Revision Notes

R2112 Question: trees for winter interest

RHS Level 2 Exam Question – R2112 from February 2013:

Q.3. a. Name FOUR distinct trees grown for winter interest. (4 marks)


b. Describe the routine pruning carried out on a NAMED shrub to enhance its winter interest. (6 marks)

Sample Answer:



Q.3. a. Name FOUR distinct trees grown for winter interest. (4 marks)

Examiner’s Comments: Candidates named a range of suitable trees which are grown for winter interest. These included; Acer griseum, Betula utilis var. jacquemontii, Prunus x subhirtella ‘Last 2014alis’ and Ilex aquifolium. Full marks were awarded to those candidates who used botanical names.

Additional Ideas: Other options here include: Salix matsudana ‘Tortusa’, Corylus avellana ‘Contorta’, Pinus sylvestris

Trees offering winter interest may: be evergreen, flower in winter, have interesting bark, or have an unusual or attractive structure, Salix matsudana ‘Tortusa’, (shown in image, common names include dragon’s claw willow and corkscrew willow) is a good example here, with attractive twisted branches that are most visible in the winter months

Download this page for a chart of trees that may be used in different situations.

Download this page for shrubs that may be used in different situations.

b. Describe the routine pruning carried out on a NAMED shrub to enhance its winter interest. (6 marks)

Sample Answer:

Examiner’s Comments: The majority of candidates described the pruning of Cornus alba ‘Sibirica’. The best candidates described how the plant was pruned by stooling in early spring and included details of; the removal of dead, dying and diseased wood, the position of the cuts in relation to the buds, the height of cut above the ground and the tools used. Some candidates chose to include labelled diagrams (although not asked for) to enhance their descriptions.

Note here that although the question doesn’t ask for diagrams, the examiners recognise that expanding the answer in this way gives extra depth and substance to an answer. In the exam, don’t be afraid to go beyond what is asked for, if you have time, with diagrams or extra information that can both show your full understanding and ensure that you are answering the question fully.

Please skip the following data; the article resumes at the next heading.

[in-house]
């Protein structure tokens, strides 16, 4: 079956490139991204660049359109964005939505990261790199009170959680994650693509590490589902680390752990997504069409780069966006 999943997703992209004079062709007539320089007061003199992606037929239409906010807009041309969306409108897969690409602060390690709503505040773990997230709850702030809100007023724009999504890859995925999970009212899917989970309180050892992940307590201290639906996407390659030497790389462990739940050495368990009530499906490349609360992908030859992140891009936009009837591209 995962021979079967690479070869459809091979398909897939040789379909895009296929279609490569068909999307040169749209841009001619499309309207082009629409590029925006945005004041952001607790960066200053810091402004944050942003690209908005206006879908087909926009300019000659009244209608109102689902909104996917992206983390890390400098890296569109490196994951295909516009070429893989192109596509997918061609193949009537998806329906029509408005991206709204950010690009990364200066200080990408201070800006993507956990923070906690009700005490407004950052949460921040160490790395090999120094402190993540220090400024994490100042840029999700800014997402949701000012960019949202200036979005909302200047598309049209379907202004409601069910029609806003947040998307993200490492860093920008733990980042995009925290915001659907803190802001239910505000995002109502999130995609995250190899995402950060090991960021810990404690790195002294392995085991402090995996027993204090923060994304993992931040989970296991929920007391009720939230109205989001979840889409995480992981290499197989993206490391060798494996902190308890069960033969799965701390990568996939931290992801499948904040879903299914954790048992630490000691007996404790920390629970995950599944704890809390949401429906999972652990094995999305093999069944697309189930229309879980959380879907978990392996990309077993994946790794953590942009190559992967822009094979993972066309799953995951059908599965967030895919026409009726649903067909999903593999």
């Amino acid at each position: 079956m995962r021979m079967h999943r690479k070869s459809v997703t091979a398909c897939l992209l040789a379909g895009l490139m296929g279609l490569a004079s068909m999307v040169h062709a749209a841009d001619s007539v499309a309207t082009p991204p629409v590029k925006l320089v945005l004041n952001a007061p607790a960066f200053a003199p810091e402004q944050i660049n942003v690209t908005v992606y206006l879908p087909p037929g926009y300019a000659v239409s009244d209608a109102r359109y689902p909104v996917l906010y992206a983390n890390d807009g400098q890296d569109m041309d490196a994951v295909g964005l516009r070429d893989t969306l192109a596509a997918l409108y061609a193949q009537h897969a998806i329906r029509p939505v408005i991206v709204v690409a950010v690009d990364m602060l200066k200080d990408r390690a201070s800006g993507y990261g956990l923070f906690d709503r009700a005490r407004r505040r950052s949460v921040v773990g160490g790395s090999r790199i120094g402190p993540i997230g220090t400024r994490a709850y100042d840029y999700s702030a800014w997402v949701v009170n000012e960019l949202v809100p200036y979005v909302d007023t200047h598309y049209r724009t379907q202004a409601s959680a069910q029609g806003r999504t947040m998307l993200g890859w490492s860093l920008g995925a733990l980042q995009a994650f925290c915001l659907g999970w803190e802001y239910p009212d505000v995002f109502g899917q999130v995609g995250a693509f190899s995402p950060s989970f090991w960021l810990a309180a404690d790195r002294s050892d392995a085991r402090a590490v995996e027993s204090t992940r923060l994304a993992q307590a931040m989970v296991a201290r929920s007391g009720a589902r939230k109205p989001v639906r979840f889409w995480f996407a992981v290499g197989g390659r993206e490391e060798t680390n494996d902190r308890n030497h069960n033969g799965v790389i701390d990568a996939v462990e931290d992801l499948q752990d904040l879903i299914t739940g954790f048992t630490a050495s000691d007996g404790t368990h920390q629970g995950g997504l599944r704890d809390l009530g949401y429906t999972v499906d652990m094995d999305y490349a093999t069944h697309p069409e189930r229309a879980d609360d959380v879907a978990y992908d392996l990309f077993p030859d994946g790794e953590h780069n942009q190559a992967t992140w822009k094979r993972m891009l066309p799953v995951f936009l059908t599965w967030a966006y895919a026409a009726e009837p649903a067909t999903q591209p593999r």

Sample answer: Cornus alba ‘Sibirica’: Hard annual pruning produces the best display of colourful winter stems, but this is at the expense of flowering growth. Just before growth commences in early to mid-spring coppice the shrub by pruning all shoots to wtihin about 5 – 8 cm (2 – 3 in) of ground level, or within two buds of the previous year’s growth. It may be preferable to vary the height to which stems are cut back to avoid a rigid, uniform appearance. Then apply a quick-release fertilizer and mulch liberally, covering a circle of 60cm radius around the shrub.

Pruning is also an effective way of removing dead or damaged shoots. Cut shoots back to an outward facing bud on healthy, undamaged wood. A new shoot will replace the pruned stem. The new shoot will grow in the direction the bud is facing, so cutting to an outward-facing bud will help to create a bushy shrub; while an inward-facing bud will encourage the shoot to grow towards the centre of the shrub. Spring is a good time for this sort of pruning.

When pruning it is important to use the appropriate tool for the task, and to ensure that it is sharp so that it cuts cleanly, easily and safely. Using a blunt blade can leave a plant with a ragged wound that is prone to infection or that can cause dieback. Secateurs ar eused for pruninig woody stems up to about 1cm thick and soft shoots of any thickness. Long-handled loppers or pruners are useful for removing woody stems or branches of 1 – 2.5cm thick, where secateurs might be damaged, and for thinner branches that are difficult to reach.

The RHS recommend allowing the shrub to grow unpruned for the first year after planting, and then in following years, pruning in early spring, before bud break.

Neglected plants can be renovated by cutting out the old wood at the centre of the bush.

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